"Explosive bursts of fire open Technology/Transformation, an incendiary deconstruction of the ideology embedded in television form and pop cultural iconography. Appropriating imagery from the 1970s TV series Wonder Woman, Birnbaum isolates and repeats the moment of the 'real' woman's symbolic transformation into super-hero. Entrapped in her magical metamorphosis by Birnbaum's stuttering edits, Wonder Woman spins dizzily like a music-box doll. Through radical manipulation of this female Pop icon, she subverts its meaning within the television text. Arresting the flow of images through fragmentation and repetition, Birnbaum condenses the comic-book narrative — Wonder Woman deflects bullets off her bracelets, 'cuts' her throat in a hall of mirrors — distilling its essence to allow the subtext to emerge. In a further textual deconstruction, she spells out the words to the song Wonder Woman in Discoland on the screen. The lyrics' double entendres ('Get us out from under... Wonder Woman') reveal the sexual source of the superwoman's supposed empowerment: 'Shake thy Wonder Maker.' Writing about the 'stutter-step progression of 'extended moments' of transformation from Wonder Woman,' Birnbaum states, 'The abbreviated narrative — running, spinning, saving a man — allows the underlying theme to surface: psychological transformation versus television product. Real becomes Wonder in order to 'do good' (be moral) in an (a) or (im)moral society.'"
(Electronic Arts Intermix)
"When the 'Family' (the television with its 'cousin' announcers and actors) presents an interactive play in which Linda believes she has a role, an actor (Donald Pickering) wearing glasses with thick, black rectangular frames, turns to the camera as it zooms in on him and says, 'What do you think, Linda?'"
(Tom Whalen, Gale Student Resources In Context)
Whalen, Tom. "The Consequences of Passivity: Re–evaluating Truffaut's Fahrenheit 451," in Literature–Film Quarterly, Vol. 35, No. 3, July, 2007, pp. 181(10).
"Animate Projects, with support from the Jerwood Charitable Foundation, invites UK–based artists and animators to submit proposals for films that – in a broad sense – explore, question, subvert or confound our expectations of art and the 'digital'.
To apply, read the guidelines and download the submission form from the Opportunities section. The deadline for proposals is 4pm, 24 August 2011.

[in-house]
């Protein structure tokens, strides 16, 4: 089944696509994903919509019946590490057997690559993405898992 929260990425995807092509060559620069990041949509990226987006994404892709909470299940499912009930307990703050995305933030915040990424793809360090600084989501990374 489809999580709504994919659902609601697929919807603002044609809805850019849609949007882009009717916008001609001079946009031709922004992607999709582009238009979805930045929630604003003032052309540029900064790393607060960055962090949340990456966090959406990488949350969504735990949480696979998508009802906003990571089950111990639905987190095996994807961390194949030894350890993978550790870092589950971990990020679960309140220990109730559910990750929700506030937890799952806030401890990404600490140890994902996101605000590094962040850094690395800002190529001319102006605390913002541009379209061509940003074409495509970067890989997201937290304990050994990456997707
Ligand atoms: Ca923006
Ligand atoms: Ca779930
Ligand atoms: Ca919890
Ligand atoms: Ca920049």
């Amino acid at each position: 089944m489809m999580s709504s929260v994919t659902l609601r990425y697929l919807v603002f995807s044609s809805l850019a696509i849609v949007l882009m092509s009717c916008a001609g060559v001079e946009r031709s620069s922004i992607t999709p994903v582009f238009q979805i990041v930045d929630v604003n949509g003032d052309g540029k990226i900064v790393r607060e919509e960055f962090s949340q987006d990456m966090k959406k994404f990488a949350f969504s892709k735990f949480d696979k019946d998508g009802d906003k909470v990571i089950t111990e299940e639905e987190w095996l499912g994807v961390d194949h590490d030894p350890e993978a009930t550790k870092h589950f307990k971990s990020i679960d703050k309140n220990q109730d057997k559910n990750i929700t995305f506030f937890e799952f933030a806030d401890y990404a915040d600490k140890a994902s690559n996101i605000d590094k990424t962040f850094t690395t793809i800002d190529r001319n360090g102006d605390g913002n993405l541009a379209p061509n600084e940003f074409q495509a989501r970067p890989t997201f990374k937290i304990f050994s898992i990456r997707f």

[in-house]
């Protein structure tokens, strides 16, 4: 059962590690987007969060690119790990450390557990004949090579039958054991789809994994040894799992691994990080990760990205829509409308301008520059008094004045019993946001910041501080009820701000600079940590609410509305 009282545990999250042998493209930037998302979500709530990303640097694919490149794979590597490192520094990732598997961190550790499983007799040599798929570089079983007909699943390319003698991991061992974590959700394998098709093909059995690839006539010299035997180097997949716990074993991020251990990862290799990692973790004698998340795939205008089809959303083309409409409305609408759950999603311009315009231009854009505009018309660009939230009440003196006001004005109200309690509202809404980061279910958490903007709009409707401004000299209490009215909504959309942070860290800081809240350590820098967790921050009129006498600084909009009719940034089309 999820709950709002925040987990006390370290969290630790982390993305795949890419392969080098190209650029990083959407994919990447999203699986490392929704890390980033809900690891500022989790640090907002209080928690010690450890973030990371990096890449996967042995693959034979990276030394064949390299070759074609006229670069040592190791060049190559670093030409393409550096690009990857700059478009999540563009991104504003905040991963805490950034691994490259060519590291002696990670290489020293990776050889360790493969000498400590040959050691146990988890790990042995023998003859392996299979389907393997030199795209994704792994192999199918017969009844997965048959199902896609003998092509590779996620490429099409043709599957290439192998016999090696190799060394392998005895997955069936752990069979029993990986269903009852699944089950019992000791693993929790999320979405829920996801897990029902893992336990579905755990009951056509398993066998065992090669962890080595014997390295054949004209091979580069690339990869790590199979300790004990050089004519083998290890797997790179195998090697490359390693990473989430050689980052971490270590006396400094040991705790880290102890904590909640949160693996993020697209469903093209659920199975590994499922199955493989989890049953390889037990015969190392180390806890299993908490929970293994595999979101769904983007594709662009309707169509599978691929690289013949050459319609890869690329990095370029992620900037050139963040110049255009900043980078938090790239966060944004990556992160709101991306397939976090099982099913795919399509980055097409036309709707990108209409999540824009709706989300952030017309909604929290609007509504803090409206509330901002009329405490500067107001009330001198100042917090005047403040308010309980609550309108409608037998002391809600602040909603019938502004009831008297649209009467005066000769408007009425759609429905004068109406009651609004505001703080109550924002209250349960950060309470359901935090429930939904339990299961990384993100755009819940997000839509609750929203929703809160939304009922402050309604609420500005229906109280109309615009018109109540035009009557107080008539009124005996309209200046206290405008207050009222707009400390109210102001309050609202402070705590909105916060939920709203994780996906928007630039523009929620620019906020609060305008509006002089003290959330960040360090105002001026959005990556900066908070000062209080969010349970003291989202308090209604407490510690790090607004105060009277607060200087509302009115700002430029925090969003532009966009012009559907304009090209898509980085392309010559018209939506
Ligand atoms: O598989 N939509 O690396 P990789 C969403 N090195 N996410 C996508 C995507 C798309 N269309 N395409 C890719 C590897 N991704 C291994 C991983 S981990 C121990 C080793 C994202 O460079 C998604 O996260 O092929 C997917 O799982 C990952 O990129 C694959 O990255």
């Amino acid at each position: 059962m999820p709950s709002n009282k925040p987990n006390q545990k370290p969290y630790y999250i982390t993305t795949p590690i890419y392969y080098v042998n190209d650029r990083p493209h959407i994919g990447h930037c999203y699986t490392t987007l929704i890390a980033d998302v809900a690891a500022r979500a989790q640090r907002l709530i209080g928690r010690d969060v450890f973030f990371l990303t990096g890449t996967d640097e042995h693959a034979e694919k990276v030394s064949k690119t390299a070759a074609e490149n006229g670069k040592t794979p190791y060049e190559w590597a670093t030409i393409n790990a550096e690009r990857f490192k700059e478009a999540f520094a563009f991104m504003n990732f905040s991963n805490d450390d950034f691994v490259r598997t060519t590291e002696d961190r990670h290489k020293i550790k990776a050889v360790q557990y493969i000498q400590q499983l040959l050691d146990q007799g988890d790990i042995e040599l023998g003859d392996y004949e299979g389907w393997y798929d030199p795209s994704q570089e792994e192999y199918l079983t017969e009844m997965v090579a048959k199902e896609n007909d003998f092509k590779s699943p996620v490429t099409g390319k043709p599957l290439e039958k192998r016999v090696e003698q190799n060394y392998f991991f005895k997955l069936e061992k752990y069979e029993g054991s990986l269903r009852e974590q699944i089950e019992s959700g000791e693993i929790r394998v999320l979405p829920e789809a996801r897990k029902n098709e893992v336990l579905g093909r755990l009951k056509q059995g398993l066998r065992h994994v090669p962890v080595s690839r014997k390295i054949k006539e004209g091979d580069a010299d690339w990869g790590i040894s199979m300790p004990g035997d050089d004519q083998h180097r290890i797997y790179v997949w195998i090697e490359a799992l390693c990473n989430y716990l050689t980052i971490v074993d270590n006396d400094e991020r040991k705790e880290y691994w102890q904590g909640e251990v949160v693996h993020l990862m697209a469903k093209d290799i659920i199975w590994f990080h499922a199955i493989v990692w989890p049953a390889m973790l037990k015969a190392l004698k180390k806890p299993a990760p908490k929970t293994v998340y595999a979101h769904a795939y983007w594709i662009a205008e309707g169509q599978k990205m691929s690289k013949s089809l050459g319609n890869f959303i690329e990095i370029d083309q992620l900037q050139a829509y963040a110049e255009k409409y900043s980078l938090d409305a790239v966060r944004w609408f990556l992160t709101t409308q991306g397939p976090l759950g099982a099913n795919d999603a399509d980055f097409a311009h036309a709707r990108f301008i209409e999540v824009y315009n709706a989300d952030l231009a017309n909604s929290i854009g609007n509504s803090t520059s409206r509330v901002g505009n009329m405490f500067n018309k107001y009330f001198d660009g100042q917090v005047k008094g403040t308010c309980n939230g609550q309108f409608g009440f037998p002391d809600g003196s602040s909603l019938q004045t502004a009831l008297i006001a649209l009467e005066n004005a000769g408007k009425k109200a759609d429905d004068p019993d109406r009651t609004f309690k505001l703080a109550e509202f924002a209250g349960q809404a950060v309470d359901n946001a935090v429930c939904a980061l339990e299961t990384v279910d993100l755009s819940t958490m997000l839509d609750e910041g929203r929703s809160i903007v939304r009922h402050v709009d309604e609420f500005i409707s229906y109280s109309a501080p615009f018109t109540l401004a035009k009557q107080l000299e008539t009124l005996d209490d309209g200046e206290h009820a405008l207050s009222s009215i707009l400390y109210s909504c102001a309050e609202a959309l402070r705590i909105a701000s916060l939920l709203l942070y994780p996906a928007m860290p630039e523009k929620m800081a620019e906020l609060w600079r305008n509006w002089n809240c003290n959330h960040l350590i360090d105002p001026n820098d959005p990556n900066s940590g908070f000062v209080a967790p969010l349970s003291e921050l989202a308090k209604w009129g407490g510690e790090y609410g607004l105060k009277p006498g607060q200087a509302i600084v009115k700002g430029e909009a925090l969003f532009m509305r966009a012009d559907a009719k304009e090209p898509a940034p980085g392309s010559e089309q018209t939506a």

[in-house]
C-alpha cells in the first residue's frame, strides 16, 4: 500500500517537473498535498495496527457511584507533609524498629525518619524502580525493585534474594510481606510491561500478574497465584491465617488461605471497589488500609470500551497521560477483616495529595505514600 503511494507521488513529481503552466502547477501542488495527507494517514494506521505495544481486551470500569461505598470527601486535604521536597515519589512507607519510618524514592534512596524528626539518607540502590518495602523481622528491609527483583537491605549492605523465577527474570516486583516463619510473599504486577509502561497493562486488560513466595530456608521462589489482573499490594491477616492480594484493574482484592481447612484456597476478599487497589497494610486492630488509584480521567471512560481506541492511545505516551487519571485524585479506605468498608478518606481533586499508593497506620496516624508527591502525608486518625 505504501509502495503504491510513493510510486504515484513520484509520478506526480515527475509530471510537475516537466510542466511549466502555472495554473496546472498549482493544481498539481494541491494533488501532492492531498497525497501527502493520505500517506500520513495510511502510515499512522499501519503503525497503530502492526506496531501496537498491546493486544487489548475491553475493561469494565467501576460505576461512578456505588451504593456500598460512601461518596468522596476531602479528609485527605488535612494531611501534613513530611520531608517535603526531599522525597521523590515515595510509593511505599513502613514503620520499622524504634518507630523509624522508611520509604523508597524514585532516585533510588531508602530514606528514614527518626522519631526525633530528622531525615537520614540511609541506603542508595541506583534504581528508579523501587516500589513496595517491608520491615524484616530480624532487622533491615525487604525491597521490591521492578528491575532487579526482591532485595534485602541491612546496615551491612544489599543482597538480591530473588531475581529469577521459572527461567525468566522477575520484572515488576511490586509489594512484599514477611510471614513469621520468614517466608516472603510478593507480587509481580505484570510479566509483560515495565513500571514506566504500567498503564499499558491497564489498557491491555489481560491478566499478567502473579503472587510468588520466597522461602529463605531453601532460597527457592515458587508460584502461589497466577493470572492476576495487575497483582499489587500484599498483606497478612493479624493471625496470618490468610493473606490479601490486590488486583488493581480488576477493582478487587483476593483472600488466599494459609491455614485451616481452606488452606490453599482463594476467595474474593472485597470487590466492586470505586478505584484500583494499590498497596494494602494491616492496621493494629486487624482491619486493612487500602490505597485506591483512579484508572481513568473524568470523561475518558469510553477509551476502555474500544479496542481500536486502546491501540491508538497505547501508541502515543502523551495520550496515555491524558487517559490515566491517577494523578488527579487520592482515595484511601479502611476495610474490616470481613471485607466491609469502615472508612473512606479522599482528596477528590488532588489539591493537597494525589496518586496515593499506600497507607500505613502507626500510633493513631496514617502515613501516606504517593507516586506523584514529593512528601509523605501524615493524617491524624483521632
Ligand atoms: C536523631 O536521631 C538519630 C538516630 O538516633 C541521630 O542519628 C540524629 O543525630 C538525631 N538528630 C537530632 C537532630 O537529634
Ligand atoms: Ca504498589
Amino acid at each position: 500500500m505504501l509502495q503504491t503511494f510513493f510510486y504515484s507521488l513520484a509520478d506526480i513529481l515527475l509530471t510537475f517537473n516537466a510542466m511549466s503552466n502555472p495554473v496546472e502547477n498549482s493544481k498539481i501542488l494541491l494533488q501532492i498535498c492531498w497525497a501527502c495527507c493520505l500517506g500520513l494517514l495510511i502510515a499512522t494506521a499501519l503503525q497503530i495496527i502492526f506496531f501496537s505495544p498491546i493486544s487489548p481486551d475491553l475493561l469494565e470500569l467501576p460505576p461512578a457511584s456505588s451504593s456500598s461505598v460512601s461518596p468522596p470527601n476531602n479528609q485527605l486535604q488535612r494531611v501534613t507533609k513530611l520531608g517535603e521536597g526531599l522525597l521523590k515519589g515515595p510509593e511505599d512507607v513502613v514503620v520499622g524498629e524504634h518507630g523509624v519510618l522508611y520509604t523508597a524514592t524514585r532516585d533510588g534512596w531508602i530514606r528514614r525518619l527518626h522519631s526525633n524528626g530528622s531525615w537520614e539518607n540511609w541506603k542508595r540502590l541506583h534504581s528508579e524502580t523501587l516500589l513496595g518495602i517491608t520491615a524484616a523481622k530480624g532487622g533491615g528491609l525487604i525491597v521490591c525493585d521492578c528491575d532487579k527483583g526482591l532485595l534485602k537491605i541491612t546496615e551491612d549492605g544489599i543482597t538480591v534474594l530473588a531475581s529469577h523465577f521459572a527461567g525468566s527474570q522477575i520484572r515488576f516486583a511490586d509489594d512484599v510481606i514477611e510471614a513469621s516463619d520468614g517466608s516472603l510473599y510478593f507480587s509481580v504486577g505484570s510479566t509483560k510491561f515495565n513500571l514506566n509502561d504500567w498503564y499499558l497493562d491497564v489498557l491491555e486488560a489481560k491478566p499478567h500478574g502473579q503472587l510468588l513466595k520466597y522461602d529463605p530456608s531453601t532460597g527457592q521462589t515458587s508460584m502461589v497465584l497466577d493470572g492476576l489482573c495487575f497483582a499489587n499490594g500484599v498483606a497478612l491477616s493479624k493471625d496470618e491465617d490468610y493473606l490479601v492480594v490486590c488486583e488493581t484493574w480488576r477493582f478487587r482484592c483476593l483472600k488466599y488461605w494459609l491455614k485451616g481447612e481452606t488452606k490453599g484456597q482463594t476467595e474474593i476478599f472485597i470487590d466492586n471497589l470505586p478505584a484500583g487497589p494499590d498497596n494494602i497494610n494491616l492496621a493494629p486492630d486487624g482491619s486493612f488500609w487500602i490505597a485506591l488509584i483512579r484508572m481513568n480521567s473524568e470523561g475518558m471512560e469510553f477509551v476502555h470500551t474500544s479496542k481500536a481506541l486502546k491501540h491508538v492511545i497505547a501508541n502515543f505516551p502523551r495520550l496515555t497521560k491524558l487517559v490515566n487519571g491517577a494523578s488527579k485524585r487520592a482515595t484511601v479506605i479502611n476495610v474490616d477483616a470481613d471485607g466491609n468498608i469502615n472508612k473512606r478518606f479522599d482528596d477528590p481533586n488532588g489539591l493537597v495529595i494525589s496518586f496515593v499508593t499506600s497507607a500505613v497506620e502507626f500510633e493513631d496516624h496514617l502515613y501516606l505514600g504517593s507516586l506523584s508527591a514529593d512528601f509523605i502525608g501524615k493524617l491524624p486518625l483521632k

The Digitalis Commissions are part of Digitalis, a strand of activities for 2011 that focus on the potential of the digital space as a site for artistic production."
Fig.1 Teaser for "AnimateTV – 20 Years of Experimental Animation from the UK" (DVD features acclaimed works by key figures in British artists' animation, including Phil Mulloy, Paul Bush, Sarah Cox, Tim Macmillan, Run Wrake, Petra Freeman, Ruth Lingford, Jonathan Hodgson, AL and AL, Keith Piper, Andrew Kötting, Semiconductor, Chris Shepherd, David Shrigley, Stephen Irwin and Simon Faithfull).
Fig.2 Young–Hae Chang Heavy Industries (2008). "I'm Sucking on a Tailpipe in Seoul"
"London is one of the great living palimpsests of our time. Its layers of history and its constant energy to re–invent itself fuels this vast grey magnet. I was spurd on by the great Map Makers of London's past – John Roque, Greenwood and Phyllis Pearsall (the originator of the A–Z). Informed by my own insights and knowledge, I combined further research on the Internet and through writers such as Peter Ackroyd and Ian Sinclair.
The resulting map, a spoof of the historical ones of old, would challenge the first impressions of its viewer; touching on the Capital's vastness, its secrets and its undercurrents. With this process in mind, I began to edit the information, keeping what I felt were historically important, interesting, relevant and amusing. These fantastical additions and epithets are purposefully innocent and acidic, trivial and serious. The Map is as much about the personality of its viewer than it is about of my own. In other words it acts as a mirror.
Britain is a collection of islands and it undoubtedly forms part of our identity. This provincialism; the centre of many industries and in particular the London Centric Art world and its rise again to a world city status add to its identity as an icon, separated from the rest of the country. I wanted to perceive London as another one of these 'islands', and so when mapping the coastline around its Borough edges I was happy to discover Carshalton Beaches coinciding with this border."
Fig.1&2 Stephen Walter, "The Island"
"Art–pop band Klaxons' new video for 'Twin Flames' is a subversive CGI orgy of mutant sex and FX. The promo reel for the latest single from Surfing the Void shows band members and multiracial schoolgirls morphing into one another in an ecstatic phantasmagoria that might be the opposite of sexy, depending on which side of the sensual divide you reside."
(Scott Thill, 19 November 2010, Wired Magazine)